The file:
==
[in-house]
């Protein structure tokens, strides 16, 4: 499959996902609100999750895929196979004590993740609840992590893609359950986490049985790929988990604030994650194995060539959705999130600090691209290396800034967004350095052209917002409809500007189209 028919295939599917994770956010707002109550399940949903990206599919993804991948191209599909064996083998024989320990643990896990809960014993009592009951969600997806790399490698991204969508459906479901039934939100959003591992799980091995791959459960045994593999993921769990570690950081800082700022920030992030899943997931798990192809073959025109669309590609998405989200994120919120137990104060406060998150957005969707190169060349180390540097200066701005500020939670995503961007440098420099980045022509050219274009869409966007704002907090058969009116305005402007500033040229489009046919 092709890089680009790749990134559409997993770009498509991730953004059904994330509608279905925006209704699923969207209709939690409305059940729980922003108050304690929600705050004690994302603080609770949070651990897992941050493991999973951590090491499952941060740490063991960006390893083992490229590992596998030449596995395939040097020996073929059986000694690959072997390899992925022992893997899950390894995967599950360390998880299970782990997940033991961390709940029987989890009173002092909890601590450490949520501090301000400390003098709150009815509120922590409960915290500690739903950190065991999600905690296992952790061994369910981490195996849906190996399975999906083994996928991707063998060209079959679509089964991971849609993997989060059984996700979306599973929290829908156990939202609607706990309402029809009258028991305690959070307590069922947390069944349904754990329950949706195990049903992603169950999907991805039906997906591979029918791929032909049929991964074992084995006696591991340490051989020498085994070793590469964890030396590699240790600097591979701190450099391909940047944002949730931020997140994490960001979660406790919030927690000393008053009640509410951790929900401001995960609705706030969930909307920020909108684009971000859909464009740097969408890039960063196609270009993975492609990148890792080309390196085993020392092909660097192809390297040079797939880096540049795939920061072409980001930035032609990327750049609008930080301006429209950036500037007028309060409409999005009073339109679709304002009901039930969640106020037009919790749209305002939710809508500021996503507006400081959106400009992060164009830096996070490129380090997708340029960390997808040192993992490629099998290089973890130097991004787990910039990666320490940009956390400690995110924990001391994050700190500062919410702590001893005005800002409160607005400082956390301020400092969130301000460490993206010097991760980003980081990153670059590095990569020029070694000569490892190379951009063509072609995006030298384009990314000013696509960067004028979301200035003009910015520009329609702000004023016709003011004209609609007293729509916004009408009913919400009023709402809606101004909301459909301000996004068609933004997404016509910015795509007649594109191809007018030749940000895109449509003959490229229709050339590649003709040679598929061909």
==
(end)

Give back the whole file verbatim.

[in-house]
């Protein structure tokens, strides 16, 4: 499959996902609100999750895929196979004590993740609840992590893609359950986490049985790929988990604030994650194995060539959705999130600090691209290396800034967004350095052209917002409809500007189209 028919295939599917994770956010707002109550399940949903990206599919993804991948191209599909064996083998024989320990643990896990809960014993009592009951969600997806790399490698991204969508459906479901039934939100959003591992799980091995791959459960045994593999993921769990570690950081800082700022920030992030899943997931798990192809073959025109669309590609998405989200994120919120137990104060406060998150957005969707190169060349180390540097200066701005500020939670995503961007440098420099980045022509050219274009869409966007704002907090058969009116305005402007500033040229489009046919 092709890089680009790749990134559409997993770009498509991730953004059904994330509608279905925006209704699923969207209709939690409305059940729980922003108050304690929600705050004690994302603080609770949070651990897992941050493991999973951590090491499952941060740490063991960006390893083992490229590992596998030449596995395939040097020996073929059986000694690959072997390899992925022992893997899950390894995967599950360390998880299970782990997940033991961390709940029987989890009173002092909890601590450490949520501090301000400390003098709150009815509120922590409960915290500690739903950190065991999600905690296992952790061994369910981490195996849906190996399975999906083994996928991707063998060209079959679509089964991971849609993997989060059984996700979306599973929290829908156990939202609607706990309402029809009258028991305690959070307590069922947390069944349904754990329950949706195990049903992603169950999907991805039906997906591979029918791929032909049929991964074992084995006696591991340490051989020498085994070793590469964890030396590699240790600097591979701190450099391909940047944002949730931020997140994490960001979660406790919030927690000393008053009640509410951790929900401001995960609705706030969930909307920020909108684009971000859909464009740097969408890039960063196609270009993975492609990148890792080309390196085993020392092909660097192809390297040079797939880096540049795939920061072409980001930035032609990327750049609008930080301006429209950036500037007028309060409409999005009073339109679709304002009901039930969640106020037009919790749209305002939710809508500021996503507006400081959106400009992060164009830096996070490129380090997708340029960390997808040192993992490629099998290089973890130097991004787990910039990666320490940009956390400690995110924990001391994050700190500062919410702590001893005005800002409160607005400082956390301020400092969130301000460490993206010097991760980003980081990153670059590095990569020029070694000569490892190379951009063509072609995006030298384009990314000013696509960067004028979301200035003009910015520009329609702000004023016709003011004209609609007293729509916004009408009913919400009023709402809606101004909301459909301000996004068609933004997404016509910015795509007649594109191809007018030749940000895109449509003959490229229709050339590649003709040679598929061909």